The UK Space Agency has launched a competition to name a rover which is being sent to Mars to search for signs of life, as the UK Government's Holiday Makers campaign kicks off, as part of the Year of Engineering.
Due to launch in August 2020 the UK-built rover is part of the European Space Agency’s ExoMars mission which will look at how Mars has evolved and whether there may be conditions for life.
The ExoMars rover will be the first of its kind to travel across the Martian surface and drill down to determine if evidence of life is buried underground, protected from the destructive radiation that impinges the surface today. It will collect samples and analyse them with next-generation instruments, many designed by British engineers.
Science Minister Sam Gyimah said:
“Exploring the surface of another planet is what many scientists and researchers dream of and now a British-built rover will travel the surface of Mars to answer some fundamental questions, and the public can be part of this exciting new chapter by naming the rover. We want creative and bold entries – I’ll start the ball rolling with Rover McRoverface!
“The ExoMars mission showcases the very best of the UK’s world-leading robotics expertise and this mission will inspire the next generation of engineers, scientists and space enthusiasts to be part of the journey as the UK continues to reach for the stars. We are truly entering the new Great British Space Age.”
The competition was unveiled by British ESA astronaut Tim Peake at the Farnborough International Airshow today (Friday 20th July). Tim Peake said:
“Mars is a fascinating destination, a place where humans will one day work alongside robots to gather new knowledge and search for life in our Solar System.
“The ExoMars rover is a vital part of this journey of exploration and we’re asking you to become part of this exciting mission and name the rover that will scout the Martian surface.”
The UK is the second largest European contributor to the ExoMars mission, behind Italy, having invested €287 million in the mission and £14 million on the instruments.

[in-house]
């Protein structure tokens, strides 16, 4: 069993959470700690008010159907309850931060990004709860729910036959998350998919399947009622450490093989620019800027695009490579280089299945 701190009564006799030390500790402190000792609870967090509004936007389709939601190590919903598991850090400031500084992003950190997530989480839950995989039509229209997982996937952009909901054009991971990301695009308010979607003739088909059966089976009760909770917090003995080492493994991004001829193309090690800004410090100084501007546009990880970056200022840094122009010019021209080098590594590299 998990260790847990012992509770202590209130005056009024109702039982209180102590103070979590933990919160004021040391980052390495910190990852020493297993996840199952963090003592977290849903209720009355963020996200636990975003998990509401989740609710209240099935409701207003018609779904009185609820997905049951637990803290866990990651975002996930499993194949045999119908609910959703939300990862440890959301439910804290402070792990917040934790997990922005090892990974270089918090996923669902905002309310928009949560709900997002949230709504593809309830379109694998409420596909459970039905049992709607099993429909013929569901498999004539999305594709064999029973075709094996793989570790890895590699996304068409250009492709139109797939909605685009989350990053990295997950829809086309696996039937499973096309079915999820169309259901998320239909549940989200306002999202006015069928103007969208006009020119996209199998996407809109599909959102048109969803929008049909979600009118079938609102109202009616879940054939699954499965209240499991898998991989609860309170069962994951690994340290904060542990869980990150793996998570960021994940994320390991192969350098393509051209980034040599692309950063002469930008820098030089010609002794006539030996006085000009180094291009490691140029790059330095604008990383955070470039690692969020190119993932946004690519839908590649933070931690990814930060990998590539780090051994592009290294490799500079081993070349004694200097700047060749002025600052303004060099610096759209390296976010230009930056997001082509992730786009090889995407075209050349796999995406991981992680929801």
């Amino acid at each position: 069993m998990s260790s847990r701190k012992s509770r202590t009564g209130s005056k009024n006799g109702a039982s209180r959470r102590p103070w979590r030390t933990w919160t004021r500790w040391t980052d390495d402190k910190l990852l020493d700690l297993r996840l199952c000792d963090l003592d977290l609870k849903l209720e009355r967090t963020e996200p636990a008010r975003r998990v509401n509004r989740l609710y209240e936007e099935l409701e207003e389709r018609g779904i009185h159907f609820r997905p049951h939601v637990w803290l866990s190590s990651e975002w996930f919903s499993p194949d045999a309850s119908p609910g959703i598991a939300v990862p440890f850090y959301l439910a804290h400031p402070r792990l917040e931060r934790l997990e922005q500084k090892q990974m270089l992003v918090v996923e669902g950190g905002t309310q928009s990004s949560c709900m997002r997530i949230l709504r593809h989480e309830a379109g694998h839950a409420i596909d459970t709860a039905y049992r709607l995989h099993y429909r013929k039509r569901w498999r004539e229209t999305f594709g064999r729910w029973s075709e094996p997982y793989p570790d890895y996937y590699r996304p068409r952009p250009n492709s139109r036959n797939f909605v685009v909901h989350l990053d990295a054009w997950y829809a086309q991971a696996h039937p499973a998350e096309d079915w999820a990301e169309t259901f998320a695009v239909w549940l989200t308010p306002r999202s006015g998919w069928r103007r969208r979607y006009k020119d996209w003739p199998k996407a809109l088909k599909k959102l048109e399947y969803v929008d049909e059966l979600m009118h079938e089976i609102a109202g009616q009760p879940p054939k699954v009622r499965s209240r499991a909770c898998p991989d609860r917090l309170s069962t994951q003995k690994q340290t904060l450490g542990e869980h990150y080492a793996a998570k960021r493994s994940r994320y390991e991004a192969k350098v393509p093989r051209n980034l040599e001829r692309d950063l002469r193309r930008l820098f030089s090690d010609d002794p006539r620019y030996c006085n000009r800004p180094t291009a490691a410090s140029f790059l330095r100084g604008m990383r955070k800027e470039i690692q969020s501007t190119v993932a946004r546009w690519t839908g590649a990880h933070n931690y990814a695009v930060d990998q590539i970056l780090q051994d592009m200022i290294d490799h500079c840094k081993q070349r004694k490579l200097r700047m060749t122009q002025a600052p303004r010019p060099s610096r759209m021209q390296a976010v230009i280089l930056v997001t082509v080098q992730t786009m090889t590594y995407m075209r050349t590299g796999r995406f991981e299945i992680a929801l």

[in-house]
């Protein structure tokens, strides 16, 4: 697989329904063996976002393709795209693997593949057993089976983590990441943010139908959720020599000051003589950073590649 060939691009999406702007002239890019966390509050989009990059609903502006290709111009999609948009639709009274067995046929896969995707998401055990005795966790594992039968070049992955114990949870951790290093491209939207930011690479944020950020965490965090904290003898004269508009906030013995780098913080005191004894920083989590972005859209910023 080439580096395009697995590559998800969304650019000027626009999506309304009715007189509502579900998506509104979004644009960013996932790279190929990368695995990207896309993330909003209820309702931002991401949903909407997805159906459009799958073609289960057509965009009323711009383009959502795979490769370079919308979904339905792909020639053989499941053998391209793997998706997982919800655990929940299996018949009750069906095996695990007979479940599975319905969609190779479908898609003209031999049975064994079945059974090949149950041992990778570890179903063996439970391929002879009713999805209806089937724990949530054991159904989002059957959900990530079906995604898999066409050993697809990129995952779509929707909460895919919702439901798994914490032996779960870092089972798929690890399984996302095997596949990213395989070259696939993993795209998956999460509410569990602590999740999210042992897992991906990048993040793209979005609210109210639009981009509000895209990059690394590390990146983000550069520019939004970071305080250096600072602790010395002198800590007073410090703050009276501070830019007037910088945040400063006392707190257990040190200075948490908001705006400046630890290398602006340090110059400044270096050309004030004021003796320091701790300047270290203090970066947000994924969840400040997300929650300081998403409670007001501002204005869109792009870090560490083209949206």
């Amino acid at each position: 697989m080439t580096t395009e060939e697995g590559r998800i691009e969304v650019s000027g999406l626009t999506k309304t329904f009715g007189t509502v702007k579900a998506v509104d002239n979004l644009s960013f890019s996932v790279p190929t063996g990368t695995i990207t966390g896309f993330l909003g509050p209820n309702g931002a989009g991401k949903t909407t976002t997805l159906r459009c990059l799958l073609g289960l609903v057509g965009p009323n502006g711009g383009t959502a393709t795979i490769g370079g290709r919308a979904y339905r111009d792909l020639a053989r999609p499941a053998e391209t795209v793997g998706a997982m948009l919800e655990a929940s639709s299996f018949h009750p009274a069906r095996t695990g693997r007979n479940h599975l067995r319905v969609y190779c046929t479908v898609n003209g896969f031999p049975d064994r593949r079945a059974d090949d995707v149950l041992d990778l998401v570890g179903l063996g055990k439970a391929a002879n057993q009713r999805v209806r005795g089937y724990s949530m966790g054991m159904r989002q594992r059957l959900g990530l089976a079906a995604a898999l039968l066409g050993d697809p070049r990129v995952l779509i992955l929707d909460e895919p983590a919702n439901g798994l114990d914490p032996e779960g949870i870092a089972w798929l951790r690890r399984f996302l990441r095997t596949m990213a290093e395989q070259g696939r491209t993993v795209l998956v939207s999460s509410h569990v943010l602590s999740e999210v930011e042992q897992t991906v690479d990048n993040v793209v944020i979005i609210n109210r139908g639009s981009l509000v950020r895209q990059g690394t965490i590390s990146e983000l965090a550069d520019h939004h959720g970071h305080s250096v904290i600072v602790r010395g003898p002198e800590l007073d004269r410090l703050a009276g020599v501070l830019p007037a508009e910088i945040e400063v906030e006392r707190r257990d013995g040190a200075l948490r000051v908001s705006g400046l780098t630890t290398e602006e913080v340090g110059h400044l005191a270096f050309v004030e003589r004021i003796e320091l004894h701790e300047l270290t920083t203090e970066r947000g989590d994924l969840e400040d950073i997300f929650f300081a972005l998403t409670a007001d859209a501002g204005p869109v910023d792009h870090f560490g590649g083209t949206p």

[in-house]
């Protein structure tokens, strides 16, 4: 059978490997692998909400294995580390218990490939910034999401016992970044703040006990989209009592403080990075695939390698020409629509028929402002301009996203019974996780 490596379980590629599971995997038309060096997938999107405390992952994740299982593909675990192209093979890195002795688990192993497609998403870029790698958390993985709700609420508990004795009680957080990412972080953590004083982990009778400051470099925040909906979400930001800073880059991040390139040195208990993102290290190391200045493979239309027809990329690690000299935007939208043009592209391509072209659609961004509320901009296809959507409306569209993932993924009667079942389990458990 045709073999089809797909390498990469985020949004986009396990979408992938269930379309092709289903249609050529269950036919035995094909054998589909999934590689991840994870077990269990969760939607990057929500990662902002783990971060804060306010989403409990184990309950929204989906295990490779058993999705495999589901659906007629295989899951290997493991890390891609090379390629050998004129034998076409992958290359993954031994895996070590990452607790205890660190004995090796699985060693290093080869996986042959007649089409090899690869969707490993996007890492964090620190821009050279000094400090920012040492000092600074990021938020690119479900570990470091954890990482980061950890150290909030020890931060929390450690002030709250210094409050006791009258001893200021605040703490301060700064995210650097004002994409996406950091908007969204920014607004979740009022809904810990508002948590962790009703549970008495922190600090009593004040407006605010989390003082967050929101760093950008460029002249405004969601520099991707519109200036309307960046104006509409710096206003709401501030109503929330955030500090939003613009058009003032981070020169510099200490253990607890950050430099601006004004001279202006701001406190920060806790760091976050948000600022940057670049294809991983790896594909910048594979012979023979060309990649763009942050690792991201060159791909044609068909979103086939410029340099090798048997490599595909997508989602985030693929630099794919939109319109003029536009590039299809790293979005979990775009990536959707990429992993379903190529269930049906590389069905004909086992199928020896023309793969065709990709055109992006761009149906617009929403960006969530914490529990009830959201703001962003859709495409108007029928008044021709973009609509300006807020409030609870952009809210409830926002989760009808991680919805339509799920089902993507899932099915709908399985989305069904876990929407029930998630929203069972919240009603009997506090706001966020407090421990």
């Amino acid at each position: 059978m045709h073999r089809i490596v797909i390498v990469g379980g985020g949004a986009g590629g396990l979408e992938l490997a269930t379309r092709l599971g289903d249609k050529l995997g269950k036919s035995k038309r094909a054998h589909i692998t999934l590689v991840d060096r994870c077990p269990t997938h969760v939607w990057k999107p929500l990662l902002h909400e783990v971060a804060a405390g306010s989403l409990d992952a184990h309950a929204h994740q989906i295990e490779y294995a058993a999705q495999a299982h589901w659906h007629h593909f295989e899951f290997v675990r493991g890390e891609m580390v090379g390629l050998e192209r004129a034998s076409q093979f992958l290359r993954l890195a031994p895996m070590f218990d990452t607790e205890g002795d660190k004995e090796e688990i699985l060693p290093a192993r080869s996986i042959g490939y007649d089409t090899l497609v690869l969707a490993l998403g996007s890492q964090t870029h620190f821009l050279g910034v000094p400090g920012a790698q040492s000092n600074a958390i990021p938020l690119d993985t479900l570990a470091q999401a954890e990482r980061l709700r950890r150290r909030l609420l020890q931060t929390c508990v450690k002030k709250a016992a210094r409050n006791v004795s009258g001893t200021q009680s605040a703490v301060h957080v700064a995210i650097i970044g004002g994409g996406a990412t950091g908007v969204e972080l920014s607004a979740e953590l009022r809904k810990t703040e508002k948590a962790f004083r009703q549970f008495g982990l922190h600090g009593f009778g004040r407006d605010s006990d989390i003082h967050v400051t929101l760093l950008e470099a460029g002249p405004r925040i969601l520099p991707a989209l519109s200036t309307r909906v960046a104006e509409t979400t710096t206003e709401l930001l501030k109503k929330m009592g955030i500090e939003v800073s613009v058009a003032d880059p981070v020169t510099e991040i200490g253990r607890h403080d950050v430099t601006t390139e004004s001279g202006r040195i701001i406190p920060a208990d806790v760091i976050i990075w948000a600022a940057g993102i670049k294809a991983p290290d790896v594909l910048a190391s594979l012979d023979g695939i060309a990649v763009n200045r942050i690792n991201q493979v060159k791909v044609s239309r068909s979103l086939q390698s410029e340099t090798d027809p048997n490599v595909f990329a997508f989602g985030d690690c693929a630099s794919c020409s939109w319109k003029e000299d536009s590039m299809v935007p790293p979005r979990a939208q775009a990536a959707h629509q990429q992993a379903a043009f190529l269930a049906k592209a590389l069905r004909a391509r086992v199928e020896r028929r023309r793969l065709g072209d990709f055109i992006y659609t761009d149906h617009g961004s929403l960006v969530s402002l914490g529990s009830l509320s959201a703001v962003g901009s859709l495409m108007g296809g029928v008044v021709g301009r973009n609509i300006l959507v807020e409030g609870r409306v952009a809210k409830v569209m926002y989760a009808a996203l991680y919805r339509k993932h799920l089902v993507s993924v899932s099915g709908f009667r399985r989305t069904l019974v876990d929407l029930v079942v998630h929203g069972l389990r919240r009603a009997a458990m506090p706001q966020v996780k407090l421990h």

Airbus Defence and Space is leading the build of the rover while the UCL Mullard Space Science Laboratory is leading on a key instrument known as the PanCam, a high resolution 3D camera which will be used to look at the terrain and rocks to try to detect signs of life.
Leicester University and Teledyne e2v are involved in work on the Raman Spectrometer with STFC RAL Space processing the data it delivers. ExoMars will be the first mission to combine the capability to move across the surface and to study Mars at depth.
The rover, which is due to land on Mars in March 2021, uses solar panels to generate the required electrical power, and is designed to survive the cold Martian nights with the help of batteries and heater units.
Another part of the ExoMars mission, the Trace Gas Orbiter, is already at Mars, looking for atmospheric gases that may be linked to active geological or biological processes.
In 2014 more than 4,000 people responded to a call to name Tim Peake’s 6-month mission to the International Space Station, with Principia being chosen as the winner. The name referred to Isaac Newton’s world-changing three-part text on physics, Naturalis Principia Mathematica, describing the principal laws of motion and gravity.
The Holiday Makers is a summer-long campaign to get kids making, inventing and having fun in the Year of Engineering. The campaign is supported by organisations such across the country, including the UK Space Agency, and there are lots of ways for families to get involved over the summer holidays, from free activities that kids can do at home, to events across the country and weekly challenges from partners like the Science Museum.
Engineering makes a major contribution to our economy, from driving advances in healthcare and communication to supporting our growing space industry, but the sector faces a major skills gap and lack of diversity – there is annual shortage of 20,000 engineering graduates each year, only 12% of the engineering workforce is female, and less than 8% comes from a black, Asian or ethnic minority background.
As well as the honour of naming the rover the winner of the competition will receive a tour for four people of the Airbus facility in Stevenage where the Mars rover is being built.